Vacuum former: update 5, finished! (more or less)

Completed (nearly) vacuum former!

Here's the (nearly) finished vacuum former! Although there are a couple of fixes & improvements to be made, it's complete enough to start pulling parts.

Spacers added to the frame near the handles.

Spacers provide a tighter fit to the vertical guides.

I added some guides to the frame in order to more accurately guide the frame between the heater box and the vacuum platen. Now the frame lands perfectly around the platen every time.

The quick latch made from angle bracket bolted to the frame, an eye bolt, and a wing nut

I also added a latch to the frame so that I can quickly load it with styrene and lock it down with an air tight seal. The position of the eye bolt & wing nut are just outside the spacing of the heater box so I don't get any interference in either the heater or vacuum positions. And, the 12" x 16" size of the frame let's me cut up a variety of standard stock sizes without any waste: 12" x 48", 2' x 4', or 4' x 8'.

Magnets affixed with J-B Weld (corner) and 5 minute epoxy (front & side)

The final addition to the frame are the magnetic holds. I epoxied 12 neodymium magnets around the frame and another 12 embedded into the heater box. This holds the frame against the box in the upper position while the plastic heats. When it's ready, I pull the frame away from the magnets and slide it down over the platen where the vacuum pulls the pliable plastic around the pattern forms.

This part of the former gave me the most trouble. First, I ended up needing more magnets than I anticipated. And handling the epoxy required developing a reliable procedure. I started with the J-B Weld, assuming that my prior success with the wooden to metal offsets would mean quick and easy success with magnets. Nope! It's messy and the fine control I needed to position the magnets in the frame required longer than the very short setup time. And later, one of the magnets pulled away from the frame.

So, I went back to my more familiar 5 minute epoxy, and it still took awhile to figure out how to effectively position the magnets, and find tools that weren't subject to magnetic forces! I also ended up drilling mounting holes in the heat box, partially to give better epoxy mounting, but to also bring the magnets from the heater box closer to the magnets from the frame, without the aluminum box frame getting in the way. I finally got everything mounted and working, but it's ugly and I still have one magnet that needs to be reinstalled.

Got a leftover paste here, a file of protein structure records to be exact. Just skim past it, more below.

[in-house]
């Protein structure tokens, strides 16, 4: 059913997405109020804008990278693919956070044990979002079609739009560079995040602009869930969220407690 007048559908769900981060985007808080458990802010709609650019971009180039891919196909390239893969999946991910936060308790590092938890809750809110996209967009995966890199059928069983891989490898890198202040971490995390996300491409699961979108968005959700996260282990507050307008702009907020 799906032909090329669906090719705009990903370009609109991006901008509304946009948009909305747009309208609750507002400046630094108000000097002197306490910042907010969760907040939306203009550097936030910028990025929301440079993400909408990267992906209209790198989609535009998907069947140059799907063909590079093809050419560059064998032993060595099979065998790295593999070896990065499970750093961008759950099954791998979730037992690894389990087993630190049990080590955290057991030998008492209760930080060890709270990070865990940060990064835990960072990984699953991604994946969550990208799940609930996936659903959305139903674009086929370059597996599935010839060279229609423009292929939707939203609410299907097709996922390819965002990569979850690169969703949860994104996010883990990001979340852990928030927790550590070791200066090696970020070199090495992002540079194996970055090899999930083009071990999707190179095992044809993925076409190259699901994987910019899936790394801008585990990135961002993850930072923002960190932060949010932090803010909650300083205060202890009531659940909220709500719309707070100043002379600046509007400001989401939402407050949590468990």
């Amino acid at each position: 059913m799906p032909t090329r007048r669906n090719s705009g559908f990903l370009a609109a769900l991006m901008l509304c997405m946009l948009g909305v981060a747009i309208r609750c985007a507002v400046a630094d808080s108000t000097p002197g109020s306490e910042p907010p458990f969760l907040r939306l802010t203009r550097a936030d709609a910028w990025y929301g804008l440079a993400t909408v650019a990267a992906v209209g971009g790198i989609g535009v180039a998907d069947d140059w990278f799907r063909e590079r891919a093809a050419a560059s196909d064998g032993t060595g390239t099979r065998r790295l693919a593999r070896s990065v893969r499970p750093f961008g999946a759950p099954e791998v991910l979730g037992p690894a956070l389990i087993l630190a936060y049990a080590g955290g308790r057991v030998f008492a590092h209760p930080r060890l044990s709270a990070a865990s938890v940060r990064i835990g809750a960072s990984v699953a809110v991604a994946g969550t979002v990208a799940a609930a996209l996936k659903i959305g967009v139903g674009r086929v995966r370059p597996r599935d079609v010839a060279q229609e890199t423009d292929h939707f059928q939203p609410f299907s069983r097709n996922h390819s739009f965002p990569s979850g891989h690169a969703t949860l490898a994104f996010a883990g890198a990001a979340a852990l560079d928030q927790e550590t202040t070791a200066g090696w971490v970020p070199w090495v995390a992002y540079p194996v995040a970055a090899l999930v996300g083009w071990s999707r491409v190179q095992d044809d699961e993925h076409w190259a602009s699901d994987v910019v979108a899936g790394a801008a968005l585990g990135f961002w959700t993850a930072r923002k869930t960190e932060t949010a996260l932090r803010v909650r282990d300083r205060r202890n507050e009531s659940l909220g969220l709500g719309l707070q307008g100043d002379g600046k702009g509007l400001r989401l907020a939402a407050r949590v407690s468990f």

At this point, I had completed enough to try vacuum forming. I had tested the heater and vacuum wiring a bunch of times & it always worked. So, I put my 1st piece of plastic in, moved the frame up to the magnetic hold position against the heater box, placed the sample pattern forms, turned on the heater and watched the plastic heat & droop. Once it looked ready, I quickly dropped it over the forms and platen and then switched from the heater to the vacuum.

And nothing happened.

The orange switch burned out and needed to be replaced

I tried the switch several times and the vacuum never came on. So I tossed out that piece of plastic and began troubleshooting the problem. After ringing out the fuse and wiring, I finally found out that the switch had fried! Luckily, I was able to find another 3 position, high current switch at a local Radio Shack, and was able to replace it the same day. Then I did another test.

A couple of things in my shop that I used as buck forms

I grabbed a spray can lid and an abalone shell that I happened to have in my shop. They were sturdy enough and heat resistant enough to be good forms, and the vertical lines of the lid would be a good test of a tall, straight part. Also, the lid has raised lettering, and I can see how well the form would pick up detail.

The 0.03 styrene successfully vacuum formed!

And it worked! The plastic heated and became pliable after a minute or two. I saw the characteristic droop, and then dropped the plastic down onto the forms. I quickly threw the switch from the heating to the vacuum position, and the plastic was pushed down to form over the patterns. There was some webbing (those vertical fin-like pieces that branch off from the lid with one running over to the shell), and the shell had some overhang which locked the shell into the plastic. I was able to work the shell out, and the lid popped out pretty easily. I cut out the two pieces and cut off some of the webbing although I didn't meticulously clean up the pieces. Still, they came out very nicely for my first vacuum forming.

Four standoff feet added to the bottom of the vacuum box